Rock and the Pop Narcotic

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Rock and the Pop Narcotic
Cover to the Third edition
Third Edition Cover - Features painting of Black Flag based on 2nd ed. cover photo
Author Joe Carducci
Country United States
Language English
Genre Music criticism
Publisher Redoubt Press
Publication date
First Ed. 1991
Media type Print (Paperback)
Pages 529 (3rd ed.)
ISBN 1-880985-11-X
OCLC 34267249

Rock and the Pop Narcotic is a 1991 book of popular music criticism by Joe Carducci. (Revised edition 1995.)

Rock and the Pop Narcotic is perhaps the only book of popular music criticism that attempts to achieve a genuine aesthetic of rock music.[citation needed] Other works, such as Richard Meltzer's The Aesthetics of Rock or Simon Frith's Performing Rites: On the Value of Popular Music, either focus on lyrical content or on the sociology of the music's listeners. Rock and the Pop Narcotic is both a critique of the sociological approach and a polemic in favour of the music's artistic qualities.

The Book's Argument[edit]

Carducci seeks to distinguish rock music from pop music.

He regards the rock as an "artistic form" and the pop music as, if anything, a marketing concept. Rock, in Carducci's view, is "rock and roll music made conscious of itself as a small band music".

Unlike many writers on pop music, he has no truck with the idea that popularity is an index of quality; this attitude leads him to dismiss many major performers, such as U2 and Bruce Springsteen, as artistically null. On the other hand, his obsessive search for music that displays the qualities he regards as intrinsic to rock music leads him to champion such relatively obscure bands as Saint Vitus, Bloodrock, Sproton Layer and The Sylvia Juncosa Band.

The Book's Structure[edit]

Though the book has grown in length since the first edition the essential structure remains the same. The book is divided into two parts, The Riff and The Solo followed by several appendices that gather miscellaneous pieces and ephemera.

R&tPN opens with The Riff which is divided into five chapters:

I The King of It & The King of Thing: Outlines the basic argument for the book and describes Carducci's theory of how rock music works.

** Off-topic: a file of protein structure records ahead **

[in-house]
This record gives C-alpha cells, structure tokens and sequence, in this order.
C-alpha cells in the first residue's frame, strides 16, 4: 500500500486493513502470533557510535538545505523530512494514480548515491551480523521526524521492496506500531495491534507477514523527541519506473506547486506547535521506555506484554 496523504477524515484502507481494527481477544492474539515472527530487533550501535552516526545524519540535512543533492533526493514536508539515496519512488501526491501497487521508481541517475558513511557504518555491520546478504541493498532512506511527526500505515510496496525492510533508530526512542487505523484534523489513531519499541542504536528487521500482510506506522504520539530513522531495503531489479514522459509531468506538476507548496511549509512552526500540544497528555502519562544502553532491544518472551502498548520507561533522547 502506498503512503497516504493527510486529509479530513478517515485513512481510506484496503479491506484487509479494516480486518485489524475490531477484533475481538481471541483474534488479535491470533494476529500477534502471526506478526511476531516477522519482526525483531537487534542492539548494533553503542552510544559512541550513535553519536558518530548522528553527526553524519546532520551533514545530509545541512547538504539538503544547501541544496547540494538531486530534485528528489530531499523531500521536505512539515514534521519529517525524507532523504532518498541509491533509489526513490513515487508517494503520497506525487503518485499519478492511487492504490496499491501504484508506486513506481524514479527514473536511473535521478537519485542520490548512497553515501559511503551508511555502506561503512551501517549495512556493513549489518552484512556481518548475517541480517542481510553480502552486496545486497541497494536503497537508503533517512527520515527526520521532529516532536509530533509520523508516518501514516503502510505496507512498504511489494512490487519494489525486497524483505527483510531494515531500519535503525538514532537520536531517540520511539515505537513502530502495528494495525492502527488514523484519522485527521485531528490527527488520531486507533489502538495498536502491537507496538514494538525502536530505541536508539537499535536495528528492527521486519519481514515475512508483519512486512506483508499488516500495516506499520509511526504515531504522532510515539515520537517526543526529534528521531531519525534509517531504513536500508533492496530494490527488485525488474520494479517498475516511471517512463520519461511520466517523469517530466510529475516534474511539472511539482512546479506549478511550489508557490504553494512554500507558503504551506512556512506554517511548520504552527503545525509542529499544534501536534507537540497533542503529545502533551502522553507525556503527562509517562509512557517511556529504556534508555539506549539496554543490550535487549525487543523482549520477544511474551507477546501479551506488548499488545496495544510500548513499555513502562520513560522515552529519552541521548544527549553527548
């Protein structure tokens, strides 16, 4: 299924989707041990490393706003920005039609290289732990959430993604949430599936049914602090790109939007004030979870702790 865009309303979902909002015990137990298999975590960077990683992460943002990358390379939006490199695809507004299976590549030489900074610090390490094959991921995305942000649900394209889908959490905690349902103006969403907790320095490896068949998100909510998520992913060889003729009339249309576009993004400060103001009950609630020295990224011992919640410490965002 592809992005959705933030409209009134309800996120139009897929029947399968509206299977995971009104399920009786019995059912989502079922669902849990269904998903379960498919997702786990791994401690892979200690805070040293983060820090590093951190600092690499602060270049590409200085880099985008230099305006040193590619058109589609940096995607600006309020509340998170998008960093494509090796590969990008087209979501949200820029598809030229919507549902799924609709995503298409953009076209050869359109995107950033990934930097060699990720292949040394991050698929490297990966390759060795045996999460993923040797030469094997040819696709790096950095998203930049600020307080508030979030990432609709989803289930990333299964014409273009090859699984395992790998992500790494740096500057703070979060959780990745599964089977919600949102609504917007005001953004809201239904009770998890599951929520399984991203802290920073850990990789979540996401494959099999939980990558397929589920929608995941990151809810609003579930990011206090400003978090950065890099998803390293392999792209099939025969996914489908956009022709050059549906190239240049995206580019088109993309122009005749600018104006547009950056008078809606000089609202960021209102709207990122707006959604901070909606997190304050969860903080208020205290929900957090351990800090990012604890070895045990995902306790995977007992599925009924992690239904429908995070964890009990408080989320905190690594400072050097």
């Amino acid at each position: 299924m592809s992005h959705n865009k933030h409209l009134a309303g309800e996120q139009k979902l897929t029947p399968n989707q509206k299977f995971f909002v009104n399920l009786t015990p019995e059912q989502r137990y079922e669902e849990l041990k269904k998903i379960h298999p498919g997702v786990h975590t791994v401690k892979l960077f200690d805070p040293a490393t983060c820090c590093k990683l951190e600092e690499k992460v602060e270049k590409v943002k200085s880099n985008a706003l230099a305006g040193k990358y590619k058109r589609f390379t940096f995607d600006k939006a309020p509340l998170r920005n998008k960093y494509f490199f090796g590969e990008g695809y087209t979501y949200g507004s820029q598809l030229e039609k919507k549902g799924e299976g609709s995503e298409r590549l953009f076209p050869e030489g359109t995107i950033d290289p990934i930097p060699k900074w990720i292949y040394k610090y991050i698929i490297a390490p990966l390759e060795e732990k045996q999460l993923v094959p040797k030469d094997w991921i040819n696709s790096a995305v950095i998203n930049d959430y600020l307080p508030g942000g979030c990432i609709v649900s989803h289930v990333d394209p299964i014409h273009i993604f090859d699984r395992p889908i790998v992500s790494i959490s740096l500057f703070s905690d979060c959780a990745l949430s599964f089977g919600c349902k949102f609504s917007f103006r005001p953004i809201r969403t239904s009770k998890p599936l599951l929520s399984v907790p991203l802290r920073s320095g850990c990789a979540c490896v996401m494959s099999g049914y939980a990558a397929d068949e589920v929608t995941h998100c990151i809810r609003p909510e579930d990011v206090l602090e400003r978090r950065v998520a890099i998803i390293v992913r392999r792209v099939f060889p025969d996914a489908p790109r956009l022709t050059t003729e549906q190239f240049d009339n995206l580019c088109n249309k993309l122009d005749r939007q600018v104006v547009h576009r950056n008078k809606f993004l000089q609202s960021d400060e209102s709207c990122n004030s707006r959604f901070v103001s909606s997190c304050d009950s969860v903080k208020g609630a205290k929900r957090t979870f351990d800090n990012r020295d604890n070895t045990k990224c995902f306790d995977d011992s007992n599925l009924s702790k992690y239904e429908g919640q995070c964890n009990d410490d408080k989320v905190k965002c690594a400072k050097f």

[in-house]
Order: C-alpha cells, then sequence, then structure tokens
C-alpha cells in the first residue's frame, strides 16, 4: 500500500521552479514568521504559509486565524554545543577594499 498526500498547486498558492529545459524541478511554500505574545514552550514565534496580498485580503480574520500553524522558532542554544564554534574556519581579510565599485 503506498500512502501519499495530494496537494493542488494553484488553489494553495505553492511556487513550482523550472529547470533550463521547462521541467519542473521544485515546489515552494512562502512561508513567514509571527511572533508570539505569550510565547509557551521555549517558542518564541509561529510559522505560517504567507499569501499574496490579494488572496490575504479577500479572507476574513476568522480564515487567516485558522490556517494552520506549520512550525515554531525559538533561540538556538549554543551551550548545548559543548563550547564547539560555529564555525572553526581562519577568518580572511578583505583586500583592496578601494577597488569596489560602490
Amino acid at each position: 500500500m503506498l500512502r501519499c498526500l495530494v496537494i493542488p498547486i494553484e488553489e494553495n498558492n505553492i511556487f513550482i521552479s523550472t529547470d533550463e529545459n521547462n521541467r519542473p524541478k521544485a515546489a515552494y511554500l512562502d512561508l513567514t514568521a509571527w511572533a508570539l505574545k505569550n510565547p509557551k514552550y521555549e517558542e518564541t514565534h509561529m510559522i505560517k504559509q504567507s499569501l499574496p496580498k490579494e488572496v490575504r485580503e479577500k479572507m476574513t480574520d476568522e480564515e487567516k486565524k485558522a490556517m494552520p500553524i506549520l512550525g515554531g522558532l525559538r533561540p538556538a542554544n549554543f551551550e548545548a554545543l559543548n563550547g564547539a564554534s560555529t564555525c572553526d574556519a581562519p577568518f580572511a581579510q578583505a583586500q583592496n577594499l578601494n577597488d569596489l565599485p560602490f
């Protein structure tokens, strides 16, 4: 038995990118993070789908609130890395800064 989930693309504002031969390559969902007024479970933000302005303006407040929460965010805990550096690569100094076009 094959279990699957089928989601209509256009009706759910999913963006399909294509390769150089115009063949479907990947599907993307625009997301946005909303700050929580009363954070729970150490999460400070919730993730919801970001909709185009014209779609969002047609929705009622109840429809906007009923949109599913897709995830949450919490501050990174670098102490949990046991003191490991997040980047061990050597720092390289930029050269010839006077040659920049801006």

II Television and Mutation: Documents what he sees as the profound negative impact of television on American culture.

III The Whole World's Switching the Channel: How mass media and other cultural forces have shaped the music business.

IV None Dare Call it Reason: How the music business has warped the music itself.

V Narcorockcritocracy!: The complicity of the rock criticism establishment in the decline of the music.

After a middle section of several band photographs the book continues with The Solo which contains one chapter:

I The Psychozoic Hymnal: A decade-by-decade evaluation of rock bands. Each subsection begins with a listing of and short comment on the best rock artists of the decade in Carducci's view. It then moves onto a more general discussion of the musical trends of the decade and more band evaluations.

The book closes with several appendices which include radio show playlists, catalogs from his time at Systematic, gig posters from Black Flag, Saccharine Trust, etc.

Responses[edit]

The book was originally published in a relatively small edition in 1991. In 1994, Carducci revised it and it was republished by Henry Rollins' 2.13.61 press.

The initial reaction from much of the mainstream rock press was largely a mixture of indifference and hostility. Carducci's tendency was directly counter to the politically progressive and relatively mainstream attitude of such writers as Dave Marsh or Greil Marcus, neither of whom answered the charges Carducci made against them (of ignoring quality music for political reasons).

Only Robert Christgau in the Village Voice praised it in public, calling it "important if not terribly good". Other reviewers took issue with what they perceived as Carducci's homophobia and right-wing politics.

During the rest of the 1990s the book gradually acquired cult status, with record producer Simon Napier-Bell citing it as one of his ten favourite music books in the UK's Guardian newspaper in 2005. Clinton Heylin included two chapters in The Penguin Anthology of Rock and Roll Writing, with the remark, "Rock and the Pop Narcotic...may well be the most important critique on rock music written in the last 10 years."

See also[edit]

Joe Carducci

Sources[edit]

Carducci, Joe Rock and the Pop Narcotic (2.13.61, 1995) ISBN 1-880985-11-X

External links[edit]